Last week when driving between farms in my area, I put on 350 miles. I posted this on Twitter about the activities I saw during that drive in Nelson County: "Sprayers killing, combines rolling, trucks dumping, swathers cutting, balers haying, scrapers ditching, drought stress, hail damage, and kochia."
The 2018 crop season has moved along quickly and even with the July 4th holiday, there isn't much of a break in the schedule. Herbicide season is approaching the end. Farmers still have some soybeans and edible beans to get through to take care of weed control. The pre-emergence herbicides worked very well again this year. I have been trying to delay herbicide applications in soybeans in efforts of only having to spray the post-emergence herbicide one time.
A good phrase for these days in agriculture is "On your mark, get set, and wait." Farmers in my area of northeastern North Dakota are patiently waiting for fields to firm up. There are a couple of places where some wheat is in the ground and some fertilizer has been applied but for the majority, we are waiting for sun and wind to dry the remaining wet spots in the fields.
Many of us remember when Brett Favre played for the Minnesota Vikings, and for at least one season it was very entertaining. Favre was quoted when asked why he wanted to be in Minnesota as saying, "The pieces are in place" for a championship run. Of course we know they were one game short of the championship game that season. You can often hear that famous Brett Favre quote on the sports talk show out of the Twin Cities, KFAN. I feel "the pieces are in place" is a fair analogy of agriculture this time of year.
The winter season is something that is very welcome in our household. I'm sure for many others, the farming season is similar to being in a race with no time to stop until the holidays roll around.
2017 is coming to an end — almost abruptly some might say. We have had some very nice extended late falls the past few years that make us forget how soon the cold and wintery weather can put an end to our season. We are still soil sampling, although it takes much longer when dealing with snow. I prefer to soil sample now, assuming we are still doing a quality job, so it takes pressure off of spring soil sampling. We would rather be available for our farmers in spring than be tied to our soil sample pickups.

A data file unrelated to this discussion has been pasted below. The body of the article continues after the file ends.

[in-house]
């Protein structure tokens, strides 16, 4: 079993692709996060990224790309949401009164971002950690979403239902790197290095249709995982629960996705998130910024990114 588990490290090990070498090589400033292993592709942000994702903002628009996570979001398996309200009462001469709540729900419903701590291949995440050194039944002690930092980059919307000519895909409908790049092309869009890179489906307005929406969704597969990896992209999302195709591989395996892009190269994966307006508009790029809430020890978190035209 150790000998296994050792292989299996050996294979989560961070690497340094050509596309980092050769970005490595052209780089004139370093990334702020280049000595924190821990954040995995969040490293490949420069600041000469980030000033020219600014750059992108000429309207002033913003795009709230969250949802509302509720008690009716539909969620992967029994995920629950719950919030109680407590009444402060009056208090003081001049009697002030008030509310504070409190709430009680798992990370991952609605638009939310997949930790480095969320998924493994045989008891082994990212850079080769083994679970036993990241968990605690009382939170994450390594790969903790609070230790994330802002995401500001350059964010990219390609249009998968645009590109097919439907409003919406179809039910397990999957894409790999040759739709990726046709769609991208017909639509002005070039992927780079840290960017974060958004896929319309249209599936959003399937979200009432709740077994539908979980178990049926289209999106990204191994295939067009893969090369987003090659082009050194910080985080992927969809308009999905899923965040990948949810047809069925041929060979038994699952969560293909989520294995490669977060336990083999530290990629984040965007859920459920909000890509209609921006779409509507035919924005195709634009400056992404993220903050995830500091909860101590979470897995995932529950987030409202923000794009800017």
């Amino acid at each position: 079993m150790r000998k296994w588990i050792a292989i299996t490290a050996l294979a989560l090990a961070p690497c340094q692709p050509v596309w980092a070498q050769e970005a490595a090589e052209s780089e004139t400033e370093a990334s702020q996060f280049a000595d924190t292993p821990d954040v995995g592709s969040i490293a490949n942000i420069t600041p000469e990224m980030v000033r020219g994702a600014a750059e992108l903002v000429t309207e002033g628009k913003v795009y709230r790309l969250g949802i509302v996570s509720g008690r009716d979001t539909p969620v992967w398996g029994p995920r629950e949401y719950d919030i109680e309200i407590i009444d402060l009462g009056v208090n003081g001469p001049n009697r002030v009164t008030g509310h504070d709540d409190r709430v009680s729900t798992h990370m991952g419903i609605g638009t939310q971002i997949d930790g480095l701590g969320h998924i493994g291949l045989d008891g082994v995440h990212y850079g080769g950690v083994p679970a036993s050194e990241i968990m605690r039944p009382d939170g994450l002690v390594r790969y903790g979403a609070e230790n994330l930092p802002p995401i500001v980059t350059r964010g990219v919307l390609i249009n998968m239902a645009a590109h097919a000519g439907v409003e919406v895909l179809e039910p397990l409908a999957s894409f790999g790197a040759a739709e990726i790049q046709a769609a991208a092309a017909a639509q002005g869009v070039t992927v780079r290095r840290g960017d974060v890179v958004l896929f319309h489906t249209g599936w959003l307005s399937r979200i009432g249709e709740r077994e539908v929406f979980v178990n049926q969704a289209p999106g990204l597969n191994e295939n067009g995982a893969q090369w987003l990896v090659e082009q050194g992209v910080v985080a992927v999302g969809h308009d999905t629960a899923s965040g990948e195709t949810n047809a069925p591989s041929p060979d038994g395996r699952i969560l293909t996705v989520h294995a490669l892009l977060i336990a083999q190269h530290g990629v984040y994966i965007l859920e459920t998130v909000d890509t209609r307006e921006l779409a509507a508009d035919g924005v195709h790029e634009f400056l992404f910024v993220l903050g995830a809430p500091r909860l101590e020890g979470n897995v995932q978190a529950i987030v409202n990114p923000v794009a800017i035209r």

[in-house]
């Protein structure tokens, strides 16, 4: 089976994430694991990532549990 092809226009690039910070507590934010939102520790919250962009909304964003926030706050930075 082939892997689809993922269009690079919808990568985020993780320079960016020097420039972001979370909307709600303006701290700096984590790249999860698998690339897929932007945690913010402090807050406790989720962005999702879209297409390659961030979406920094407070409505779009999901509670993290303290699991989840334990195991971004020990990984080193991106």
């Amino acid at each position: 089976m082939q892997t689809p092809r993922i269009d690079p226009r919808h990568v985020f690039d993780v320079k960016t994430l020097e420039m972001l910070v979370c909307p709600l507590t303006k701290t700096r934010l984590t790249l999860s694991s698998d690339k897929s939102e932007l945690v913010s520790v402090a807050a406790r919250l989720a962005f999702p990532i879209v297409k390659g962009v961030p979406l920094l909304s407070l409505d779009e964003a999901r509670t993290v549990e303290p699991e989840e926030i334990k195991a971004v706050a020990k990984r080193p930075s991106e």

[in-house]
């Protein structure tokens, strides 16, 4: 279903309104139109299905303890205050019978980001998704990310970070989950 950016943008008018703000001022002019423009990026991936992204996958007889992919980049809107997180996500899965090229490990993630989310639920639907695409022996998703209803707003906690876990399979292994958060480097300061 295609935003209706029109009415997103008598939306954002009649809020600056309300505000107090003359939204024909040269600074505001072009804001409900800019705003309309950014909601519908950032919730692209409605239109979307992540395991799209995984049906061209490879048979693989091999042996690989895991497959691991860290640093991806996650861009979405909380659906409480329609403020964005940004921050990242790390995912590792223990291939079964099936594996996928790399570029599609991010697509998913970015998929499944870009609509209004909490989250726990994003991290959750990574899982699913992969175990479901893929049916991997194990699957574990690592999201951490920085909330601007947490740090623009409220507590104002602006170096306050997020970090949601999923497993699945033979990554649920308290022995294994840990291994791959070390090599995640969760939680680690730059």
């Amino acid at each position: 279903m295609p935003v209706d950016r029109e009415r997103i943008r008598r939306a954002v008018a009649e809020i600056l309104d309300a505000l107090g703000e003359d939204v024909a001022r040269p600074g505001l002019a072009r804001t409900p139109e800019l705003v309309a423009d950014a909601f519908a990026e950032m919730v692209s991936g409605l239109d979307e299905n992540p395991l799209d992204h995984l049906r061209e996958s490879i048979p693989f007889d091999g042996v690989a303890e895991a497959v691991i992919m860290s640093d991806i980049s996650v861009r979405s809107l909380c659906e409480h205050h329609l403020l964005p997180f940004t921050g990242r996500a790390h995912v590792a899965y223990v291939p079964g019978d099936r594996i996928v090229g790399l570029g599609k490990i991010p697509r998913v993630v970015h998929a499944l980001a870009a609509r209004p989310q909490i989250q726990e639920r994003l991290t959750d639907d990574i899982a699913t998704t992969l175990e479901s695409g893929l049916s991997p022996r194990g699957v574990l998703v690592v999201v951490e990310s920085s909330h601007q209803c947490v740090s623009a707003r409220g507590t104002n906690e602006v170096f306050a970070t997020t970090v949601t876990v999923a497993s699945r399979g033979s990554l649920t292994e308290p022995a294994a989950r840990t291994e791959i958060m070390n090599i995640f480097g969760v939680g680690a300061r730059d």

Harvest is still in full swing for many with a few sitting idle until corn. Pinto bean harvest is in its last days around Nelson County. We have been blessed with very nice harvest weather the last 10 days and the bulk of the pinto beans have been harvested. The fields that were short rainfall also were short pounds, but a majority of acres saw average to above average yields.
As I write this, our spring wheat harvest is coming to an end. For all of our cereal crops we had satisfying yields and quality. Protein did have some variance depending on variety and seasonal rainfall. As mentioned last month, we had many different varieties planted within my area, and one main difference was standability issues with the high-yielding wheat varieties. Some varieties stood well while achieving yield goals, while others tended to lodge more creating a slower harvest for some.
Harvest season has started for a handful of farmers in my area. Winter wheat is done. Barley is just starting, and spring wheat will be coming off in big acres the next two to three weeks.
As we approach what I consider the "halfway point" in the growing season, my area has many things to be thankful for. 2016 was a difficult summer with the amount of rainfall we had acquired. I imagine those experiencing severe and extreme drought in the western and southern parts of North Dakota are feeling the same sentiment. We travel enough area to see that some crops could use rain in the very near future. A majority of Nelson County is holding well for moisture, but the row crops will need rain as we head into the third week of July.